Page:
More than four-in-ten (44%, including 59% of weekly Mass attenders) say it is, but nearly as many (39%) say it is not. Catholics say getting remarried after a divorce without first obtaining an annulment is not a sin (49%) than say it is a sin (35%), and the same is true on the issue of using contraceptives (66% vs. And nearly half of Catholics (46%) think the church should recognize same-sex marriages.
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The survey also shows that the United States is a nation of people whose ties to Catholicism run both deep and broad.
Fully 45% of Americans are connected to Catholicism in some way, including one-fifth who claim the faith as their current religion, one-tenth who were raised in the faith and have now fallen away, and a similar share who maintain a cultural connection to Catholicism.
The new survey also suggests that Pope Francis may have a difficult time persuading Catholics in the U. to adopt his philosophy about excess and his focus on the environment.
Though six-in-ten Catholics say working to help the poor and needy is essential to their Catholic identity, only about half as many say the same about working to address climate change.
These are among the key findings of Pew Research Center’s 2015 Survey of U. Catholics and Family Life, conducted May 5-June 7, 2015, on landlines and cellphones among a national probability sample of 5,122 adults, including 1,016 self-identified Catholics, with a margin of sampling error of /- 3.5 percentage points for Catholics and /- 1.6 percentage points for the full sample.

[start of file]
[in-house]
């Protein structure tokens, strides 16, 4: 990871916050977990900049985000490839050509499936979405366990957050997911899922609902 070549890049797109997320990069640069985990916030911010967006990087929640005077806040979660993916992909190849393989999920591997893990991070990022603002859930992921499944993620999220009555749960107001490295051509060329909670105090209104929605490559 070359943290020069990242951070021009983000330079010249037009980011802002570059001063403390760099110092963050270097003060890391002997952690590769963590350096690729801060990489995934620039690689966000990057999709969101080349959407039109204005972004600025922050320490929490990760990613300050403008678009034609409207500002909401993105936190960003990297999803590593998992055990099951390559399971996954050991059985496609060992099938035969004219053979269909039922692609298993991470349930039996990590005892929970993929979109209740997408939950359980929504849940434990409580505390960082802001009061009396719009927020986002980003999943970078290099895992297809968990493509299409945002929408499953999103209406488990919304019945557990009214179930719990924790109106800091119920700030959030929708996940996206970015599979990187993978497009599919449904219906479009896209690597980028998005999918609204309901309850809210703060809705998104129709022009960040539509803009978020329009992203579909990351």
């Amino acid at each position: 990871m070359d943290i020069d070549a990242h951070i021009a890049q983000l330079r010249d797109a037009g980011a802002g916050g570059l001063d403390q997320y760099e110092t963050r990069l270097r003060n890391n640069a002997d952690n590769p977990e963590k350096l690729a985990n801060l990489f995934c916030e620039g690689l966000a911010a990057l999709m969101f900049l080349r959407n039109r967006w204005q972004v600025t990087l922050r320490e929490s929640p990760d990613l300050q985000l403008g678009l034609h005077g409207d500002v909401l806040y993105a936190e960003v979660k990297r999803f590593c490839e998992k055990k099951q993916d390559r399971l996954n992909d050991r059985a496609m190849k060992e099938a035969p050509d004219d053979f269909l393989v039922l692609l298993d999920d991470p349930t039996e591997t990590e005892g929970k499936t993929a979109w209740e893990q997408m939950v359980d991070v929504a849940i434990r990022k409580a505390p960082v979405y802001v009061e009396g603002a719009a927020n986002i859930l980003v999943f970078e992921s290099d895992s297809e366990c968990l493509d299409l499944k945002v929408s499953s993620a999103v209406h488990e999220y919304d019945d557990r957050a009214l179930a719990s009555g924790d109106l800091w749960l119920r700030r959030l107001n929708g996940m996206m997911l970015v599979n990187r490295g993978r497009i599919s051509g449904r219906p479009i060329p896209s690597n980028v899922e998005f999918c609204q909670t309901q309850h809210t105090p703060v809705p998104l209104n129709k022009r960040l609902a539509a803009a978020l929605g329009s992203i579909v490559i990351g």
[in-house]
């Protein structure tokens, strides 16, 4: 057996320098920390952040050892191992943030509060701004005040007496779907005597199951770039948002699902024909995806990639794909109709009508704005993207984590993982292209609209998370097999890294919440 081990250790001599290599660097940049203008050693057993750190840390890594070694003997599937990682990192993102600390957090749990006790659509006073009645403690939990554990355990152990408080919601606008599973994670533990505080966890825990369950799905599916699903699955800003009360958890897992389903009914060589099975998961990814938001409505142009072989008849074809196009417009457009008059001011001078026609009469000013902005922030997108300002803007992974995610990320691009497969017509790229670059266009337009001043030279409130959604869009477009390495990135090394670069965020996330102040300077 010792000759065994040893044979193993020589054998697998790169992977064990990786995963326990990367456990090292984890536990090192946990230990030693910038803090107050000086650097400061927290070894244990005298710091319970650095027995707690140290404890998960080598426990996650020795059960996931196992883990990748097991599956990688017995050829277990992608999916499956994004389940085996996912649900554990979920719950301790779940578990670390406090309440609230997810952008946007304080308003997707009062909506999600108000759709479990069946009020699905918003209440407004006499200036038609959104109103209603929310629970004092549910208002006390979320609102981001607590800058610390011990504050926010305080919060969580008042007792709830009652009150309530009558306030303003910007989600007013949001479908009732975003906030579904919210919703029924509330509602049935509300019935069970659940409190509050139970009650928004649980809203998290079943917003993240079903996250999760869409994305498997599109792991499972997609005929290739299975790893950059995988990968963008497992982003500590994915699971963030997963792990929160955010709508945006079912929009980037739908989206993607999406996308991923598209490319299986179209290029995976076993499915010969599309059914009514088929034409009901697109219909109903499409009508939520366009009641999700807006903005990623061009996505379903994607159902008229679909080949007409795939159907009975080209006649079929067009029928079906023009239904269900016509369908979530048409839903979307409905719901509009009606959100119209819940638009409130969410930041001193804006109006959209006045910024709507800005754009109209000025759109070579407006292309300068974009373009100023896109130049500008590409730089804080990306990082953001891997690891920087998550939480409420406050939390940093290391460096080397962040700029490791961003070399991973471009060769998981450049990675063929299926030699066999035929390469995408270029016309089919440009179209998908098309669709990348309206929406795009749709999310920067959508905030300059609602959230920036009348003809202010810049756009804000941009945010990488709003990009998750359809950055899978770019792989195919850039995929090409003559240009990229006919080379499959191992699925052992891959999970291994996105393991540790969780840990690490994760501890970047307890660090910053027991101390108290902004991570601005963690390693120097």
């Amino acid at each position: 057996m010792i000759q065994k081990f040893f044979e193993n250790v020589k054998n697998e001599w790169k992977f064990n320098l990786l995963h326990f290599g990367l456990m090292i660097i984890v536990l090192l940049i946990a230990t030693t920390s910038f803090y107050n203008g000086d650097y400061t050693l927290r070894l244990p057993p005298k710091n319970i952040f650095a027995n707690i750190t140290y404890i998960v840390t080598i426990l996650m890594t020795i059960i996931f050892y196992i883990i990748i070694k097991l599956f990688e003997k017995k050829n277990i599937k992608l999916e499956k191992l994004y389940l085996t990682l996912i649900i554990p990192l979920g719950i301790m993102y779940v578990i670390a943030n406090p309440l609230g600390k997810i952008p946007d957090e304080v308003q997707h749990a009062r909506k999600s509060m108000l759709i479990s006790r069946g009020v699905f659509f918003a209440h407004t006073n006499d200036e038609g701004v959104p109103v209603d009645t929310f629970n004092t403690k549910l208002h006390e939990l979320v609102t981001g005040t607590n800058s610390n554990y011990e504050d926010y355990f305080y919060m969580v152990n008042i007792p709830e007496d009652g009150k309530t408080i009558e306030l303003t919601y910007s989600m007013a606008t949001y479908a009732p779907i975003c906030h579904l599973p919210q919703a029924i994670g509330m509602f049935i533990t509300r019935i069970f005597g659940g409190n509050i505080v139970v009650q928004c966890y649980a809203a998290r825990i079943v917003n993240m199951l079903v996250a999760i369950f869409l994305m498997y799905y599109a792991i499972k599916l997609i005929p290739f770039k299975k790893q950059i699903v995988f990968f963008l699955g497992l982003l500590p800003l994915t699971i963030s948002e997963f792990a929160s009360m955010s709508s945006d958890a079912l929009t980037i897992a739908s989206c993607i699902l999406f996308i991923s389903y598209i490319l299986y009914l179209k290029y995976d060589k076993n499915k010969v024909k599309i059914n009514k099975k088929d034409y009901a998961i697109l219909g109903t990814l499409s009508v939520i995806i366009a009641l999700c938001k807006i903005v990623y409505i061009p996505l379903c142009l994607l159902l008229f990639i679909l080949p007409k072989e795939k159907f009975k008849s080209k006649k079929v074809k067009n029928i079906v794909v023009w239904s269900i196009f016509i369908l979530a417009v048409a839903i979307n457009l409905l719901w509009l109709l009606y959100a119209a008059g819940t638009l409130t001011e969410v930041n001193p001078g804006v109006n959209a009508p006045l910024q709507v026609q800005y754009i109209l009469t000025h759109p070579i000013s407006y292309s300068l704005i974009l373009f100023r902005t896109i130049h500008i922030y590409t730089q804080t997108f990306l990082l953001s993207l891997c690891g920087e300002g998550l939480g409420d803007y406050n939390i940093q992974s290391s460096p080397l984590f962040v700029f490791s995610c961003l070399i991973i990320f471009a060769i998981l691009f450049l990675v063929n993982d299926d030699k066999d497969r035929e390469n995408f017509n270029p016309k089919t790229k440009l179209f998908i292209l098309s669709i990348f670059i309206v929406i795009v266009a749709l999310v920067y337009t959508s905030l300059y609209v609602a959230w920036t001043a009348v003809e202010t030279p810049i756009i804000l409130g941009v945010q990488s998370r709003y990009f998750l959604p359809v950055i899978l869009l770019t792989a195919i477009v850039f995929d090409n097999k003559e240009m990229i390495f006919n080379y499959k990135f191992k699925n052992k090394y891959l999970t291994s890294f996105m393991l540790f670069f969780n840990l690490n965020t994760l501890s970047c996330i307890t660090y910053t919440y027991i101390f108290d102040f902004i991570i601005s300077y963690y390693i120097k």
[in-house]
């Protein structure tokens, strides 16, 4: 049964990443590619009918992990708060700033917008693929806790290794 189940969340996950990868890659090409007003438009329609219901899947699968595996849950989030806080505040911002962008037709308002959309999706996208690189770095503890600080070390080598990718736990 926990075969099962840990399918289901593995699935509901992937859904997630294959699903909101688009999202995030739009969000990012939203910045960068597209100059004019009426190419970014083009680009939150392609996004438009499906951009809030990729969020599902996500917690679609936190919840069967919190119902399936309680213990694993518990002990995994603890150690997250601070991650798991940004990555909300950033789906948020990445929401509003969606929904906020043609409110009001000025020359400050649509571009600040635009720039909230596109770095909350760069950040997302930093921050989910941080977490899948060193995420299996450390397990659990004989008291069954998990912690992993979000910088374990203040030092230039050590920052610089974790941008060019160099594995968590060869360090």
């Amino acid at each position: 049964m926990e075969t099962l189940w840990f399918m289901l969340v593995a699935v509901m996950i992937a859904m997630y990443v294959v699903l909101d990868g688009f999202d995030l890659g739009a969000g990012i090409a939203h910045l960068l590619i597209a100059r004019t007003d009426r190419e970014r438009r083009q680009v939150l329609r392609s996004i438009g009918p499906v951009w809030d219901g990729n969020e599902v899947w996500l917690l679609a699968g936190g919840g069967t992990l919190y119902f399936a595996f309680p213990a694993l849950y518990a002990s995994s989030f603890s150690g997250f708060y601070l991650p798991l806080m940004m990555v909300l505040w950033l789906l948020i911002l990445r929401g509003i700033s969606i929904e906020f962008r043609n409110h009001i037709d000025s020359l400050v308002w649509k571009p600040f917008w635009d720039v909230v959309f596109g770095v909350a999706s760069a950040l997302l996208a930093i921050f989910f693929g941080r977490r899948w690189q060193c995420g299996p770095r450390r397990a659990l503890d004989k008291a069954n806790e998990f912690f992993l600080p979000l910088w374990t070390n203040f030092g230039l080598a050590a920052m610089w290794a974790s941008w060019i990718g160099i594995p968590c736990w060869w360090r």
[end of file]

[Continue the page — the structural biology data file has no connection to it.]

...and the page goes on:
(For more information on the survey’s methodology, see Appendix A.) The survey examines Catholics’ views about a wide range of family issues that Francis and Catholics from around the world may discuss later this month at the World Meeting of Families in Philadelphia and that the church’s hierarchy is expected to continue to discuss at an October Synod of Bishops in Rome. Catholics say, when it comes to parenting, a married mother and father are ideal – as good as, or better than, any other arrangement for bringing up kids.
The new survey also explores the nature and forms of Catholic identity and connections to the church, and it describes Catholics’ own experiences with divorce, remarriage and cohabitation. But large majorities of Catholics think other family configurations generally are acceptable, too.
For example, 84% of Catholics say it is acceptable for unmarried parents who live together to bring up children, including 48% who call this as good as any other arrangement for raising children.
By comparison, roughly half of Catholics who attend Mass less than once a week (49%) say being raised by a same-sex couple is just as good an arrangement for children as any other, and an additional 22% say this is acceptable even if not as good as some other arrangements.